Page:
It was lovely to welcome everyone back to school last week for the commencement of Term Two. While the children were on holidays the staff at St John’s were very busy. The facilities were enhanced; the new Kindergarten playground was completed and a storage area constructed for our large Chess sets, plus a number of teachers attended professional development and/or spent time reflecting on and developing their teaching and learning programs.
Mrs Elizabeth Wilson and I attended a study tour in Italy to learn about the Reggio Emilia philosophy of education. Over four hundred teachers from forty-six different countries participated in the lectures and visits to Italian schools. It was a wonderful experience to hear about the ways in which schools around the world are aiming to provide the best education possible for their students to ensure they are well prepared for the future with the skills, attitudes and knowledge they need to be successful people of influence in their adult lives.
It was clearly evident that the programs we have introduced at St John’s, including the International Baccalaureate Primary Years Program and explicit literacy and numeracy are following world’s best practice and this involves continuously reviewing what we do and conducting research to ensure our programs are relevant and effective.
We have the right balance of explicit instruction and inquiry learning, and our teachers have expertise across the year levels. This ensures that they have a strong understanding of the different stages in child development and they know what is covered in the Australian curriculum in the year levels above and below the classes they teach.
One of the important components of the Reggio Emilia approach is the collaboration amongst the teachers. They work together to collect data about their students’ progress and to make decisions about future learning experiences. The teachers at St John’s do the same. Each week when the students are at specialist lessons the year level teachers meet to review student data, reflect on their teaching and collaboratively plan new learning opportunities.
Networking with educators from around the world helps us to keep up to date with the latest educational research and to be innovative in what we do at St John’s. It is such a privilege to be involved in educating today’s young people and in preparing them for an exciting future. The world today has so many amazing opportunities to embrace.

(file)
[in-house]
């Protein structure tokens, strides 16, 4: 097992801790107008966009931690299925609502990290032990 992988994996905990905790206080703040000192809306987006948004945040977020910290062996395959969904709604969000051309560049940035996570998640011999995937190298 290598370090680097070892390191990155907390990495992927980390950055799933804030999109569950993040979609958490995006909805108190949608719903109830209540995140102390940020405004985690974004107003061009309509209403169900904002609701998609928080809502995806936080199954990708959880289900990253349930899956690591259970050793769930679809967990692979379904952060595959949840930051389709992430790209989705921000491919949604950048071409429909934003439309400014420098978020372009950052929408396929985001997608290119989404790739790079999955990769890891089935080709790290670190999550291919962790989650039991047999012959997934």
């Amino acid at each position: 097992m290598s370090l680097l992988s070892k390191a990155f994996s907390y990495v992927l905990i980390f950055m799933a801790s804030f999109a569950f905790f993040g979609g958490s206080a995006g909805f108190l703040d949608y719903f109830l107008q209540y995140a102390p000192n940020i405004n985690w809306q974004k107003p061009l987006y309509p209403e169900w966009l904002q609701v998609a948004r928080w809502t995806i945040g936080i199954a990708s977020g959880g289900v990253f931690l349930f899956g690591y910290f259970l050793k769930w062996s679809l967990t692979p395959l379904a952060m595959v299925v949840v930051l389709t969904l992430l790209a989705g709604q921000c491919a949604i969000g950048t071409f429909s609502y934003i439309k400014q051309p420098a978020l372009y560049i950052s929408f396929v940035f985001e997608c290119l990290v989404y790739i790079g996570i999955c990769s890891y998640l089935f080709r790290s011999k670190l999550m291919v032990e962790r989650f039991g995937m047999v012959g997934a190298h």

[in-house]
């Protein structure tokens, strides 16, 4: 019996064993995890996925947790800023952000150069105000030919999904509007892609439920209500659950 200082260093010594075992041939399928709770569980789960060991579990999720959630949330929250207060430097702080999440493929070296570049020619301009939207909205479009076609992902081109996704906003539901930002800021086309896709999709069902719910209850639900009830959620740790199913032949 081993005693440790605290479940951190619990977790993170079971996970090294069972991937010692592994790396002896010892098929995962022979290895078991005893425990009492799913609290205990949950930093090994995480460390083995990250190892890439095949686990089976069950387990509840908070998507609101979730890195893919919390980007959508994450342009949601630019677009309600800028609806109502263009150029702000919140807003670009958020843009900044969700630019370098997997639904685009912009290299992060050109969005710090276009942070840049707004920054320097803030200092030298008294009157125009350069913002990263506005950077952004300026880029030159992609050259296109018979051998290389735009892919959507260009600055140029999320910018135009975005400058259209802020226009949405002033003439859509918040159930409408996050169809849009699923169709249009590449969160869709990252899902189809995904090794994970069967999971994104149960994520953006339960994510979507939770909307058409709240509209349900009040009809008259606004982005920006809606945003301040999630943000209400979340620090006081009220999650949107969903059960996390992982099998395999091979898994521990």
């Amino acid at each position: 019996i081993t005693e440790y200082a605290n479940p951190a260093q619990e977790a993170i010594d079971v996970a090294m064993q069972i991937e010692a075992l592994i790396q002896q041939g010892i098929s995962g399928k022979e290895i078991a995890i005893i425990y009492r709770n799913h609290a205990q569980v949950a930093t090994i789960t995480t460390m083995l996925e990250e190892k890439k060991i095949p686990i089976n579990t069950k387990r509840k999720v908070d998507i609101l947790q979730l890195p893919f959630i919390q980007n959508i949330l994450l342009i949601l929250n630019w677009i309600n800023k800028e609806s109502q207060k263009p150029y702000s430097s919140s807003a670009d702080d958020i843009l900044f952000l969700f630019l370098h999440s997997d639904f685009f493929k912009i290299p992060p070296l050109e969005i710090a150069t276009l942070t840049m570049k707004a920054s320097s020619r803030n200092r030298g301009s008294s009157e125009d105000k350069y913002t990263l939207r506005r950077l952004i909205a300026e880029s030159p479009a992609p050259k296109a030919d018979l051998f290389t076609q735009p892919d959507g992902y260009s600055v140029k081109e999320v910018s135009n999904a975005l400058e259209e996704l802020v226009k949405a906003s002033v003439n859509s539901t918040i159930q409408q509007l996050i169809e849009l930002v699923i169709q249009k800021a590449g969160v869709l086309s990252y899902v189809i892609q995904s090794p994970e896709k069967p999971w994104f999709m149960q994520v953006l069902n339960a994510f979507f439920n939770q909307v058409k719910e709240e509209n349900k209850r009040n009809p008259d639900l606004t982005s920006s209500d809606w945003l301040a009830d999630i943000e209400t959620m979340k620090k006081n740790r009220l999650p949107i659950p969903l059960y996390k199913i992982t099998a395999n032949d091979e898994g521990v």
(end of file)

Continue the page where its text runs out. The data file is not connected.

It was very pleasing to see so many St John’s students involved in the local Forest Lake ANZAC March on the morning of Thursday 25 April. Thank you to those families who were able to join us for this very special event. The Primary students also conducted special ANZAC Chapel Services the day after and it was such an honour to have some service men and women attend these services and show the children the medals they were wearing.
Our Year Four students were very engaged in their learning last Friday 26 April, when a local Aboriginal artist Rick Roser shared Dreamtime stories about the coming of fire and showed the students how to start fire using fire sticks. The students then participated in the story telling of the emu by having their face, arms and hair painted in red and white ochre, and using bees wax to attach emu feathers to their hair. They also played digeridoos (plastic tubes), learning how to make different sounds and circular breaths. It was a meaningful experience for all involved.
The Kindergarten children love their new playground environment. With more natural elements, a small soccer field, new climbing equipment, decking and look out area, the children have a wider range of areas to explore and spaces in which to challenge themselves physically. I am looking forward to hearing the stories they tell me about the imaginative worlds they visit and the games they play in the new play area.
Head of Primary